Item Activity Frequency
Gauges (dry, pre-action, and deluge systems) Inspection Weekly/monthly
Control valves Inspection Weekly/monthly
Alarm devices Inspection Quarterly
Gauges (wet-pipe systems) Inspection Monthly
Hydraulic nameplate Inspection Quarterly
Buildings Inspection Annually (prior to freezing weather)
Hanger/seismic bracing Inspection Annually
Pipe and fittings Inspection Annually
Sprinklers Inspection Annually
Spare sprinklers Inspection Annually
Fire department connections Inspection Quarterly
Valves (all types) Inspection Refer to NFPA 25 Table 12.1
Alarm devices Test Quarterly/semiannually
Main drain Test Annually
Gauges Test Annually
Antifreeze solution Test 5 years
Sprinklers - extra-high temperature Test 5 years
Sprinklers - fast-response Test At 20 years and every 10 years thereafter
Sprinklers Test At 50 years and every 10 years thereafter
Valves (all types) Maintenance Annually or as needed
Obstruction investigation Maintenance 5 years or as needed
Low point drains (dry-pipe system) Maintenance Annually (prior to freezing) and as needed

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Using In-House Resources
Not all of the actions outlined in NFPA 25 must be completed by a certified fire protection professional. "Typically, the shorter the frequency, the less complicated [the task] is and the higher the potential for the owner to do it himself," says Roland Huggins, vice president of engineering and technical services, American Fire Sprinkler Association, Dallas. The size of the facilities management team and its workload, skill, and proficiency - as well as the complexity of the sprinkler system [4] - will determine whether it's best to use in-house staff for some of the work or to hire a contractor.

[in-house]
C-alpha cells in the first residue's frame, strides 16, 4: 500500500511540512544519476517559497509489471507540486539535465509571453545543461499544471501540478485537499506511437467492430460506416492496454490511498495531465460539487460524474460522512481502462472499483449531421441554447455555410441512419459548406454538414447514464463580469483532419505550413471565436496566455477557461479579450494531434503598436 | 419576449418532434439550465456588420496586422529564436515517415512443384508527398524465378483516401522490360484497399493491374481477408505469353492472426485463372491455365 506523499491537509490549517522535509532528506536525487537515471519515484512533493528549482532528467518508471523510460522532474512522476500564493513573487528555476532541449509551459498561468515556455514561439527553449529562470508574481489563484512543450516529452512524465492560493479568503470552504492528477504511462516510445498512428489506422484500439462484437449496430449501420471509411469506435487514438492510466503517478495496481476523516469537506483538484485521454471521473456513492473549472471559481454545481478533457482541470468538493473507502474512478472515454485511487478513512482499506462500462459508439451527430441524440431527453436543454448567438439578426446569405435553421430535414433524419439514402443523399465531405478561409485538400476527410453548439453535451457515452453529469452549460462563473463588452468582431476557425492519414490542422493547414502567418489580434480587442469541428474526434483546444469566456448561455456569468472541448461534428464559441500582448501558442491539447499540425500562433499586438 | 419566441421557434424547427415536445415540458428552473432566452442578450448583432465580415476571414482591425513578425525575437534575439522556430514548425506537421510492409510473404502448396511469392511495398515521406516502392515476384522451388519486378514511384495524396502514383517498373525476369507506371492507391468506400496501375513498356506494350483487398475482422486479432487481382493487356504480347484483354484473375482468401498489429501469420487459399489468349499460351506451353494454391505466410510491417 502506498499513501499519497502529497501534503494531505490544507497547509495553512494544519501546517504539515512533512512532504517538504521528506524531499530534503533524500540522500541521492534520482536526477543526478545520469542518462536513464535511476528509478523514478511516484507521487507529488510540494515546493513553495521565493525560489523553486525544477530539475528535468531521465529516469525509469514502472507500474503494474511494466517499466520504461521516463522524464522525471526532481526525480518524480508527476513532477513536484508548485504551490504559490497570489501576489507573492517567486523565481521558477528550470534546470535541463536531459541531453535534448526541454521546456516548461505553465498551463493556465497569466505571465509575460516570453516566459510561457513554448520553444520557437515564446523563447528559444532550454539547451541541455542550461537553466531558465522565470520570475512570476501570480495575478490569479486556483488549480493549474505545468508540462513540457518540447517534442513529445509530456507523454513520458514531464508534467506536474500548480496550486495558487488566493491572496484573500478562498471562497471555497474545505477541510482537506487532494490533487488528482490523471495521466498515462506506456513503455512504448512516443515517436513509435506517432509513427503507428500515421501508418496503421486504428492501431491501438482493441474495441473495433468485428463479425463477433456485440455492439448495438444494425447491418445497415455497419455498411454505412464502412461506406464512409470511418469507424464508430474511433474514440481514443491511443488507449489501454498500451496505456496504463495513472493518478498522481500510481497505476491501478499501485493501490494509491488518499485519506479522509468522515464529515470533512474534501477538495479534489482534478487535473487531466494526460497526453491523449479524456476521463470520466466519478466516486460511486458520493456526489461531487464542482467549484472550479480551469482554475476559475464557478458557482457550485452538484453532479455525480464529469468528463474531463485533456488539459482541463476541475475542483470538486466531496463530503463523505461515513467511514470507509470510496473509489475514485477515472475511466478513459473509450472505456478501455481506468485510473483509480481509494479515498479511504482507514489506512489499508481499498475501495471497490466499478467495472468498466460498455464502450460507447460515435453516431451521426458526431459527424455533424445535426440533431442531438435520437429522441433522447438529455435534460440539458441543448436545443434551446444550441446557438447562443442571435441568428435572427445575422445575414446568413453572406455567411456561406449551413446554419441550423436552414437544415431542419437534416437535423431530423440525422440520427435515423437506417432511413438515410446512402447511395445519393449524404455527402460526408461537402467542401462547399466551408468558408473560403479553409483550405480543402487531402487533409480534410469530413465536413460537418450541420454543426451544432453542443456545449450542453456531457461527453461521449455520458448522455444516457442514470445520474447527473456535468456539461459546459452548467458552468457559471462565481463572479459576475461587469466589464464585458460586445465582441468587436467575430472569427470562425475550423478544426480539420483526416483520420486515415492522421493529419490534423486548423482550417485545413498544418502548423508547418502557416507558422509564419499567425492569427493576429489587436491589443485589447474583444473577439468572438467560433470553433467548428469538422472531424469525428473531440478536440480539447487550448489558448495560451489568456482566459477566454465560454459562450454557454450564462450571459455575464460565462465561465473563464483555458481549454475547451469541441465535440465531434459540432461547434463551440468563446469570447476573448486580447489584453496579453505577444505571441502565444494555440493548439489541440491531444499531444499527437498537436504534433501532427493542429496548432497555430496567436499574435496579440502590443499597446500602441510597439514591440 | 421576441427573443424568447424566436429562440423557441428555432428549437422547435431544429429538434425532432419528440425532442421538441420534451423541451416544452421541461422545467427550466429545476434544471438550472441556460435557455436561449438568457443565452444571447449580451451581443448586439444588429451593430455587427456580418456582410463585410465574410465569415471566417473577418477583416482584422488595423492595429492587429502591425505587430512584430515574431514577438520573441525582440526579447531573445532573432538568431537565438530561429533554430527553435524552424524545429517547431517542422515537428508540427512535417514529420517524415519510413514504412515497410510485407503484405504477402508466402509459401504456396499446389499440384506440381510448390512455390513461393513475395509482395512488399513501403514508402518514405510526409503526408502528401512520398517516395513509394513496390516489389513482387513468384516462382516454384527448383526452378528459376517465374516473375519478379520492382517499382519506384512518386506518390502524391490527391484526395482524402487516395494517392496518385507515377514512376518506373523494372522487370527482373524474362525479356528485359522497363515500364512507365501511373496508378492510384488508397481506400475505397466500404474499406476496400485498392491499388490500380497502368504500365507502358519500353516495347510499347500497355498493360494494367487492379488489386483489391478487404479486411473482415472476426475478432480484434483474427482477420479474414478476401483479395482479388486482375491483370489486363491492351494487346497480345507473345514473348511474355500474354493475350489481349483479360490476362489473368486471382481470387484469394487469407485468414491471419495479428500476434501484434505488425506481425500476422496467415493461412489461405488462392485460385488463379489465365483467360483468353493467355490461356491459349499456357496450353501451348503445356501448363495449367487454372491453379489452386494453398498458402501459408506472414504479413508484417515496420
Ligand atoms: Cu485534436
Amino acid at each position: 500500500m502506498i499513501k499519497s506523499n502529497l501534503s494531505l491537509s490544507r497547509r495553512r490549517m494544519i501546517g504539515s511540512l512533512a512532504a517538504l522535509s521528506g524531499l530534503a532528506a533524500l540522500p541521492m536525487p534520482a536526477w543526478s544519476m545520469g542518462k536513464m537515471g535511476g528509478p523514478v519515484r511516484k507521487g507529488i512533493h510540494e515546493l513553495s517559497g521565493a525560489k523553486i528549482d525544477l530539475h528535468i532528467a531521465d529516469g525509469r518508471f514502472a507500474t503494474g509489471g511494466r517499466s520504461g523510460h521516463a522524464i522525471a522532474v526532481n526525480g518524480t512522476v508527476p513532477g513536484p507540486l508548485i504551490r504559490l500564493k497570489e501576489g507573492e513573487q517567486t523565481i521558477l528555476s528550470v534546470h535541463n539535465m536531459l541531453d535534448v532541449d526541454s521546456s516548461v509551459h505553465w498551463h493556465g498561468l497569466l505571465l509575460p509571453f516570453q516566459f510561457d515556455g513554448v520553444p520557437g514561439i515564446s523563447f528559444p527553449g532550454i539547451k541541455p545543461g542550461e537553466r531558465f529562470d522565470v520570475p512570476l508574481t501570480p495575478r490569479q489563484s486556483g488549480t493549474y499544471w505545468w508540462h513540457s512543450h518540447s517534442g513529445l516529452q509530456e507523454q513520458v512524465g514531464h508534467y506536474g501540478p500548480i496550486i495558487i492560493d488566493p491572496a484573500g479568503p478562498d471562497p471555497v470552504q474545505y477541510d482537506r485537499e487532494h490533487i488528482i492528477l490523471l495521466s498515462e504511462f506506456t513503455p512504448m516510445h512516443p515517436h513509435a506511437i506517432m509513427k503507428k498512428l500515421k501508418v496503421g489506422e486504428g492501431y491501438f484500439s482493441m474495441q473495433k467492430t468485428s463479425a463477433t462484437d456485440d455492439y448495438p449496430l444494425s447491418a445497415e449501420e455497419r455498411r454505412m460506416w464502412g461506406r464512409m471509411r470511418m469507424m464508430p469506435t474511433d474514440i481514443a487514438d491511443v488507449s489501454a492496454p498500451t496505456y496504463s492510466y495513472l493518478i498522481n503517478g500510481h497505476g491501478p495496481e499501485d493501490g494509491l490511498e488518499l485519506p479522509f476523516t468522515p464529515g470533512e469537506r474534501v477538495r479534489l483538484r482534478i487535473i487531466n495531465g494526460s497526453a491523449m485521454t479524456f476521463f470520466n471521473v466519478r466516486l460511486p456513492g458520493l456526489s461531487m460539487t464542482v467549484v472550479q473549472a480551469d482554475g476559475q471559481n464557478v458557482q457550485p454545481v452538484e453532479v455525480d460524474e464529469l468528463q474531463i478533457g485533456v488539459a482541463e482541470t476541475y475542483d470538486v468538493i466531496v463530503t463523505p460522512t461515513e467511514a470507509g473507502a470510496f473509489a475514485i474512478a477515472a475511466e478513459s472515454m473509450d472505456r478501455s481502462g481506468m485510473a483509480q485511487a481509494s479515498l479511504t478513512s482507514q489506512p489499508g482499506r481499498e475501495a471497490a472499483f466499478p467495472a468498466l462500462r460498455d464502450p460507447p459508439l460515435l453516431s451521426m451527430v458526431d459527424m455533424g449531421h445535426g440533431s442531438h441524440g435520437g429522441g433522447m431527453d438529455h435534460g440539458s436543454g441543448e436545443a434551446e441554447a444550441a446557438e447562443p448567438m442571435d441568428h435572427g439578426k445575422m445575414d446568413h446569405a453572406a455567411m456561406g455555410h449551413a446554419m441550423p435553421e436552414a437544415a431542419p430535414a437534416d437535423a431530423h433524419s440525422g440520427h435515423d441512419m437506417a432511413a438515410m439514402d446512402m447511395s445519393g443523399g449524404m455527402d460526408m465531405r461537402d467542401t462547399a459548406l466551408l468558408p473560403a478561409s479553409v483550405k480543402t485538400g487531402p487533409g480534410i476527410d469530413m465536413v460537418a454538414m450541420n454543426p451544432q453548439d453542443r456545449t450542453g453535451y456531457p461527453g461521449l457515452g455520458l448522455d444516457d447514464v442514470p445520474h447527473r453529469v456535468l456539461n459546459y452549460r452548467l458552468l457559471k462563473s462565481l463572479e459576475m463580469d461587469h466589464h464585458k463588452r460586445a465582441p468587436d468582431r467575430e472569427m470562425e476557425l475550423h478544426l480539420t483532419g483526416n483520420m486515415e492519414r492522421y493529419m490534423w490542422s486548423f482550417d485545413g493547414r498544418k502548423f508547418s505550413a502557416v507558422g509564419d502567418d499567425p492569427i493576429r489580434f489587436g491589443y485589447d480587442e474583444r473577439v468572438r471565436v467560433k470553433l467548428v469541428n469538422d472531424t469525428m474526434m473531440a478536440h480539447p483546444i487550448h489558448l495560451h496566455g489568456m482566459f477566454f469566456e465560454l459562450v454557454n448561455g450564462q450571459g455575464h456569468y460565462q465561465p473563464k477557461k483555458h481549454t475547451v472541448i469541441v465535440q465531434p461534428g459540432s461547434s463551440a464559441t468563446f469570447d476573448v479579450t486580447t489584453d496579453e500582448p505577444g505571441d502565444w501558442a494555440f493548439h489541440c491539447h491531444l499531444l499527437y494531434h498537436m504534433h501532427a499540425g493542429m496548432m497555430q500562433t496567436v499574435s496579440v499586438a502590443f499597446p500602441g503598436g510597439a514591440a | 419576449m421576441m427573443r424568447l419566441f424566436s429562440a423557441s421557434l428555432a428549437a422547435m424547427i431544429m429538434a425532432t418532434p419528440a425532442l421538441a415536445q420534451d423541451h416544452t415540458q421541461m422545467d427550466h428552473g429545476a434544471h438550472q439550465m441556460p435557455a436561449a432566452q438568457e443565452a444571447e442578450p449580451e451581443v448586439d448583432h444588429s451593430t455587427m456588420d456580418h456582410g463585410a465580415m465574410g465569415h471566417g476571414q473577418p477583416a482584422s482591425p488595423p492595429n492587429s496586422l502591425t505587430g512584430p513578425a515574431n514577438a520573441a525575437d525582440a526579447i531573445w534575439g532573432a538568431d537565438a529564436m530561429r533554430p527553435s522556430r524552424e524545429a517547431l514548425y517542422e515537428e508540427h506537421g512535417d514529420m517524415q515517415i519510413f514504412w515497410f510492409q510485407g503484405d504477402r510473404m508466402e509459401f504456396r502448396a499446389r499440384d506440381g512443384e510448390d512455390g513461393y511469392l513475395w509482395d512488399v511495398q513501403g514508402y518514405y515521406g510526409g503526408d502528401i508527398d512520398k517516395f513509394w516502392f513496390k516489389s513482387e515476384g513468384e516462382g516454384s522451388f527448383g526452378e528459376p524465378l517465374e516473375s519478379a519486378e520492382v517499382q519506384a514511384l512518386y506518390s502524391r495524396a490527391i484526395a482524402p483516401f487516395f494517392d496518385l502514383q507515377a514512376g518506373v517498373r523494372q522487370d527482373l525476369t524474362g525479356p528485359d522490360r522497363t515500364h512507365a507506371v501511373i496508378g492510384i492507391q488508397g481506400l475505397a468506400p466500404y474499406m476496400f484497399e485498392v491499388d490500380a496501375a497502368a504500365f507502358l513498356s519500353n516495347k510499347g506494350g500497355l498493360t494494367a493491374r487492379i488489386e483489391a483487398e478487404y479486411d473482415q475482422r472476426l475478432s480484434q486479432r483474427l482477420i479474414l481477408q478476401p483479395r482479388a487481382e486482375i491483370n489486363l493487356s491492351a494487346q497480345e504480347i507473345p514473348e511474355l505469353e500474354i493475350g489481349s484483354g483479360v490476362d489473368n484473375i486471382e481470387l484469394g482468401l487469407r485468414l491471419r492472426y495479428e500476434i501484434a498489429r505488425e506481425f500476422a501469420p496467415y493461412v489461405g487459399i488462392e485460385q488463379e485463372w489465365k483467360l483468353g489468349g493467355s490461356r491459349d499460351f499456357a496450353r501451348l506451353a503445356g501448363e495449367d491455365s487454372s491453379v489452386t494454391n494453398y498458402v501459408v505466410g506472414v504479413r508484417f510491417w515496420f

Visual inspection of pressure gauges and control valves are two examples of the work your in-house staff can perform. "The No. 1 reason that fire-protection systems don't work when they're supposed to is that someone has shut a valve and hasn't reopened it," says Bilbo. A facilities manager can visually check to see that the control valve is open, free of obstruction, and appears to be in operating condition. [5]

Having professionals on staff who are familiar with the fire-sprinkler system has numerous advantages. If there is inadvertent activation, a knowledgeable in-house staff member can shut down the system quickly to minimize water damage. Additionally, you are less likely to be taken advantage of when contracting work out. Even a limited knowledge of the system and what's required will help you discern when a contracted professional's work is incomplete, poorly documented, or not in compliance with the building code.